medical cannabis & mental health

affordable medical cannabis for mental health

Interest in medical cannabis has increased due to its potential to treat medical conditions and symptoms such as chronic pain, anxiety, and depression. Some individuals use cannabis for self-medication, access it through the recreational or illicit markets, or obtain it through medical cannabis programs in regions where it is legal. Other conditions that cannabis may be used to treat include multiple sclerosis, AIDS-associated wasting/cachexia, insomnia, arthritis, epilepsy, post-traumatic stress disorder (PTSD), glaucoma, headaches and migraines, and nausea (Kosiba et al. 2019; Lu and Anderson 2017; Kaur et al. 2016; Zaller et al. 2015; Klumpers and Thacker 2019; Institute of Medicine (U.S.) 1999).

This study, published in Journal of Cannabis Research, retrospectively reviewed data from 33 medical cannabis evaluation clinics in the United States, owned and operated by CB2 Insights. The data were collected primarily through face-to-face interviews with patients seeking medical cannabis certification between November 18, 2018 and March 18, 2020. The study found that patients often use medical cannabis to treat multiple conditions, which is important for the medical community and patients to be aware of. This raises questions about why patients use medical cannabis for multiple conditions and whether they use different products to treat their various symptoms.

The results of this study indicate that patients seeking medical cannabis in the US most commonly report suffering from unspecified chronic pain (57.0%), regardless of age or gender. This is consistent with other studies that have reported that 61.2 to 82.6% of patients seek medical cannabis for chronic pain (Boehnke et al. 2019; Sexton et al. 2016; Eurich et al. 2019; Reinarman et al. 2011). The second most commonly reported medical condition among patients was anxiety, which was also the most commonly reported comorbid condition. This is consistent with the results of a survey by Sexton et al. in which the second and third most common medical conditions reported by medical cannabis patients were anxiety (58.1%) and depression (50.3%) (Sexton et al. 2016). Gender was a significant predictor for most primary conditions, which is not surprising given that males and females have different risk factors, experiences, and perceptions of illness, and do not tend to report or be diagnosed with medical conditions in equal proportions (Seeman 1997; Buvinić et al. 2006; Westergaard et al. 2019).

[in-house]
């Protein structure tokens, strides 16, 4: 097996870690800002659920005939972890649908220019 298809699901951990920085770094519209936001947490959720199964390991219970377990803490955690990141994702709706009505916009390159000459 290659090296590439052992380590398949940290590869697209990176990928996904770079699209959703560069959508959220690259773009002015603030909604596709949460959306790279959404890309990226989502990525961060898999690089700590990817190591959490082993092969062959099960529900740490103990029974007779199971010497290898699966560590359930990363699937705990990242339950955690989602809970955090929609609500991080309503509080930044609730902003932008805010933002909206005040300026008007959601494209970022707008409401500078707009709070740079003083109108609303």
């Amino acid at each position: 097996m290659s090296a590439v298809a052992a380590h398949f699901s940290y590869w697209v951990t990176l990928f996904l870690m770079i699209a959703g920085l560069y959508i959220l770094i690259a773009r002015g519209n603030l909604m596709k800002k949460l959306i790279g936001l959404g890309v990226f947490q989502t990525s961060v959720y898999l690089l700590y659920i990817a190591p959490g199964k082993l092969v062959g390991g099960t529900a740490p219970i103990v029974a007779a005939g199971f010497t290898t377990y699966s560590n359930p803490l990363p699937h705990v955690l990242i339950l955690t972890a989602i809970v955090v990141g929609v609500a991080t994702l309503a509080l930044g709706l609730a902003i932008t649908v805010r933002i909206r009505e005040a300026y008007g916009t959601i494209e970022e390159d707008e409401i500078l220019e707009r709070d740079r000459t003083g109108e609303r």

Rigorous clinical trials investigating the use of medical cannabis to treat pain conditions, anxiety, insomnia, depression and PTSD would benefit a large number of patients, many of whom use medical cannabis to treat multiple conditions.

Disclaimer: Views expressed here are those of the author and are not a substitute for professional medical advice, diagnosis, or treatment. If you have any medical questions or concerns, please talk to your healthcare practitioner.